6. Burnham MP, Bychkov R, Félétou M, Richards GR, Vanhoutte PM, Weston AH, Edwards G. (2002) Characterization of an apamin-sensitive small-conductance Ca(2+)-activated K(+) channel in porcine coronary artery endothelium: relevance to EDHF. Br. J. Pharmacol.135 (5): 1133-43. [PMID:11877319]

7. Cardno AG, Bowen T, Guy CA, Jones LA, McCarthy G, Williams NM, Murphy KC, Spurlock G, Gray M, Sanders RD, Craddock N, McGuffin P, Owen MJ, O'Donovan MC. (1999) CAG repeat length in the hKCa3 gene and symptom dimensions in schizophrenia. Biol. Psychiatry45 (12): 1592-6. [PMID:10376120]

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9. Chen MX, Gorman SA, Benson B, Singh K, Hieble JP, Michel MC, Tate SN, Trezise DJ. (2004) Small and intermediate conductance Ca(2+)-activated K+ channels confer distinctive patterns of distribution in human tissues and differential cellular localisation in the colon and corpus cavernosum. Naunyn Schmiedebergs Arch. Pharmacol.369 (6): 602-15. [PMID:15127180]

10. Eichler I, Wibawa J, Grgic I, Knorr A, Brakemeier S, Pries AR, Hoyer J, Köhler R. (2003) Selective blockade of endothelial Ca2+-activated small- and intermediate-conductance K+-channels suppresses EDHF-mediated vasodilation. Br. J. Pharmacol.138 (4): 594-601. [PMID:12598413]

11. Fanger CM, Rauer H, Neben AL, Miller MJ, Rauer H, Wulff H, Rosa JC, Ganellin CR, Chandy KG, Cahalan MD. (2001) Calcium-activated potassium channels sustain calcium signaling in T lymphocytes. Selective blockers and manipulated channel expression levels. J. Biol. Chem.276 (15): 12249-56. [PMID:11278890]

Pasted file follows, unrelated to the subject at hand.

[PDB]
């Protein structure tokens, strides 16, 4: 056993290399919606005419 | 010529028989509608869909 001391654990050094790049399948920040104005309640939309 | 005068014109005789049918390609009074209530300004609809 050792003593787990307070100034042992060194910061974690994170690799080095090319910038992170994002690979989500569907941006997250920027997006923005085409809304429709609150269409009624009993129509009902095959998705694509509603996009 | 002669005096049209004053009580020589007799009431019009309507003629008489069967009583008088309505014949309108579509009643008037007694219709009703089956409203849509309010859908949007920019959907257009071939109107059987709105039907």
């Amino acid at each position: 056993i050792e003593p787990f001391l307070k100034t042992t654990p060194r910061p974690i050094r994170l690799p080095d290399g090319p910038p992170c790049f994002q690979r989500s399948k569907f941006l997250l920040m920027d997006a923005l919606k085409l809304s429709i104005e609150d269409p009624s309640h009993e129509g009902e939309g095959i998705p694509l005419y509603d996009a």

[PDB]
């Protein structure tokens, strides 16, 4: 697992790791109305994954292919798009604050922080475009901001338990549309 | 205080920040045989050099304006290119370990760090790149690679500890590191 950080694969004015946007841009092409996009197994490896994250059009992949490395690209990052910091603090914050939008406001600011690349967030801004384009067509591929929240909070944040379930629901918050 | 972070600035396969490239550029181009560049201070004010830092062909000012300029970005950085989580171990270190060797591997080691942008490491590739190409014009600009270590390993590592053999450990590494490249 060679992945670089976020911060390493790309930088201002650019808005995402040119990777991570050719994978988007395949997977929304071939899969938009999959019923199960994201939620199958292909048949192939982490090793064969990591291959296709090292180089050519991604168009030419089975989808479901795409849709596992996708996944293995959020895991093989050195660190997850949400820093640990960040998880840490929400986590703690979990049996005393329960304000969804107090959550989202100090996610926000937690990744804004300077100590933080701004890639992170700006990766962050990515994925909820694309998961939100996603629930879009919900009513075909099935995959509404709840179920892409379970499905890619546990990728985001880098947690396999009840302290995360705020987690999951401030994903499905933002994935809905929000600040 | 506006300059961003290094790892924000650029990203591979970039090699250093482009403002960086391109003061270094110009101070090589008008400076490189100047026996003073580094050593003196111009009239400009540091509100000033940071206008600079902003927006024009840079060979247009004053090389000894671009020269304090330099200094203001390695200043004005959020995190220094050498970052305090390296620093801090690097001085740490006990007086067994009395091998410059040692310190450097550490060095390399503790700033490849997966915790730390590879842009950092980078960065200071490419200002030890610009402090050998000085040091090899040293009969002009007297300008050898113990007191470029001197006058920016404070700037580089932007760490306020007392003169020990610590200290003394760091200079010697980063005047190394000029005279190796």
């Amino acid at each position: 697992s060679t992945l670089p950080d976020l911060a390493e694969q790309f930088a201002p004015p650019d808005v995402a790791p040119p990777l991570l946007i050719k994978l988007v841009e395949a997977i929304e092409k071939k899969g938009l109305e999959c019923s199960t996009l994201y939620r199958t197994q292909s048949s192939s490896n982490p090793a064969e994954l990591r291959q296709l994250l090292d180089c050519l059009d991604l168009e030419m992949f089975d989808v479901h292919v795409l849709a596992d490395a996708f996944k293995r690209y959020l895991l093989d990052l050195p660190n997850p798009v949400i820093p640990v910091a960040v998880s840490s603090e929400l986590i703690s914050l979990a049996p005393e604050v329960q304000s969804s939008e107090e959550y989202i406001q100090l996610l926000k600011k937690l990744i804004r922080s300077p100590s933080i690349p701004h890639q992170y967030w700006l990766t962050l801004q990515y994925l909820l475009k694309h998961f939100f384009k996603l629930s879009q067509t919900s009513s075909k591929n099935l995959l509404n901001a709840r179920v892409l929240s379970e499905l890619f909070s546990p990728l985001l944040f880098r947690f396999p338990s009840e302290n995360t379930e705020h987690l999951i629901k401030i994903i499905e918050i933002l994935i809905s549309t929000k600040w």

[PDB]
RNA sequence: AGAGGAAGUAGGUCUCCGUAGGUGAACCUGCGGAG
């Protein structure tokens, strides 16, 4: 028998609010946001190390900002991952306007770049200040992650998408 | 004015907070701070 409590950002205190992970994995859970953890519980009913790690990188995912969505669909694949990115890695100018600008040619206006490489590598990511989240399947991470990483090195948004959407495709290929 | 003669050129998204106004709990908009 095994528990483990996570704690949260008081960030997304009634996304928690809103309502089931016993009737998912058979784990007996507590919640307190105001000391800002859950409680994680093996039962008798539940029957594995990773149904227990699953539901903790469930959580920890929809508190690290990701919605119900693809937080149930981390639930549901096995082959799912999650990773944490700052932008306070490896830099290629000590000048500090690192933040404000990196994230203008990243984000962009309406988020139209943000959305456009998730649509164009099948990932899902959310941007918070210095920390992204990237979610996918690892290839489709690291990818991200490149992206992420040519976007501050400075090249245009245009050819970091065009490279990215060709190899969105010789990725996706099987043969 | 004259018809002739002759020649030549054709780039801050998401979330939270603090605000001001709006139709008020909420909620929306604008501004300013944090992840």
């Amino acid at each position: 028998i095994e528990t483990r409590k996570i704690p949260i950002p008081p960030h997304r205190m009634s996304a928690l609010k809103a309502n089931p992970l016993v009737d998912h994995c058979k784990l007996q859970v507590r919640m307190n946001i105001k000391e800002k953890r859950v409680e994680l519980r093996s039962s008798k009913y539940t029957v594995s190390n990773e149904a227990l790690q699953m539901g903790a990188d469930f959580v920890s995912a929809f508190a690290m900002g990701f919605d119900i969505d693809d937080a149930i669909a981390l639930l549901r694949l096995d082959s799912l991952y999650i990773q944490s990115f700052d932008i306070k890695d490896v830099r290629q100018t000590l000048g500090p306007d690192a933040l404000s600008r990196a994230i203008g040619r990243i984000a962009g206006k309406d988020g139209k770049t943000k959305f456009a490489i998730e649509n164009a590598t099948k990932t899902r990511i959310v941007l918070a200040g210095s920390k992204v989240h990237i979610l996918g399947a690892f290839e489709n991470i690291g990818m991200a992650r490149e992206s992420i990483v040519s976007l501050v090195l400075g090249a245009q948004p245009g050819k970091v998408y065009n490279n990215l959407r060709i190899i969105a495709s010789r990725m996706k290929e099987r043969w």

12. Fay AJ, Qian X, Jan YN, Jan LY. (2006) SK channels mediate NADPH oxidase-independent reactive oxygen species production and apoptosis in granulocytes. Proc. Natl. Acad. Sci. U.S.A.103 (46): 17548-53. [PMID:17085590]

13. Figueroa KP, Chan P, Schöls L, Tanner C, Riess O, Perlman SL, Geschwind DH, Pulst SM. (2001) Association of moderate polyglutamine tract expansions in the slow calcium-activated potassium channel type 3 with ataxia. Arch. Neurol.58 (10): 1649-53. [PMID:11594924]

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15. Ghanshani S, Wulff H, Miller MJ, Rohm H, Neben A, Gutman GA, Cahalan MD, Chandy KG. (2000) Up-regulation of the IKCa1 potassium channel during T-cell activation. Molecular mechanism and functional consequences. J. Biol. Chem.275 (47): 37137-49. [PMID:10961988]

16. Grunnet M, Jespersen T, Angelo K, Frøkjaer-Jensen C, Klaerke DA, Olesen SP, Jensen BS. (2001) Pharmacological modulation of SK3 channels. Neuropharmacology40 (7): 879-87. [PMID:11378158]

17. Herrera GM, Pozo MJ, Zvara P, Petkov GV, Bond CT, Adelman JP, Nelson MT. (2003) Urinary bladder instability induced by selective suppression of the murine small conductance calcium-activated potassium (SK3) channel. J. Physiol. (Lond.)551 (Pt 3): 893-903. [PMID:12813145]

18. Hilgers RH, Webb RC. (2007) Reduced expression of SKCa and IKCa channel proteins in rat small mesenteric arteries during angiotensin II-induced hypertension. Am. J. Physiol. Heart Circ. Physiol.292 (5): H2275-84. [PMID:17209000]

19. Hosseini R, Benton DC, Dunn PM, Jenkinson DH, Moss GW. (2001) SK3 is an important component of K(+) channels mediating the afterhyperpolarization in cultured rat SCG neurones. J. Physiol. (Lond.)535 (Pt 2): 323-34. [PMID:11533126]

20. Hougaard C, Eriksen BL, Jørgensen S, Johansen TH, Dyhring T, Madsen LS, Strøbaek D, Christophersen P. (2007) Selective positive modulation of the SK3 and SK2 subtypes of small conductance Ca2+-activated K+ channels. Br. J. Pharmacol.151 (5): 655-65. [PMID:17486140]

21. Jacobson D, Herson PS, Neelands TR, Maylie J, Adelman JP. (2002) SK channels are necessary but not sufficient for denervation-induced hyperexcitability. Muscle Nerve26 (6): 817-22. [PMID:12451607]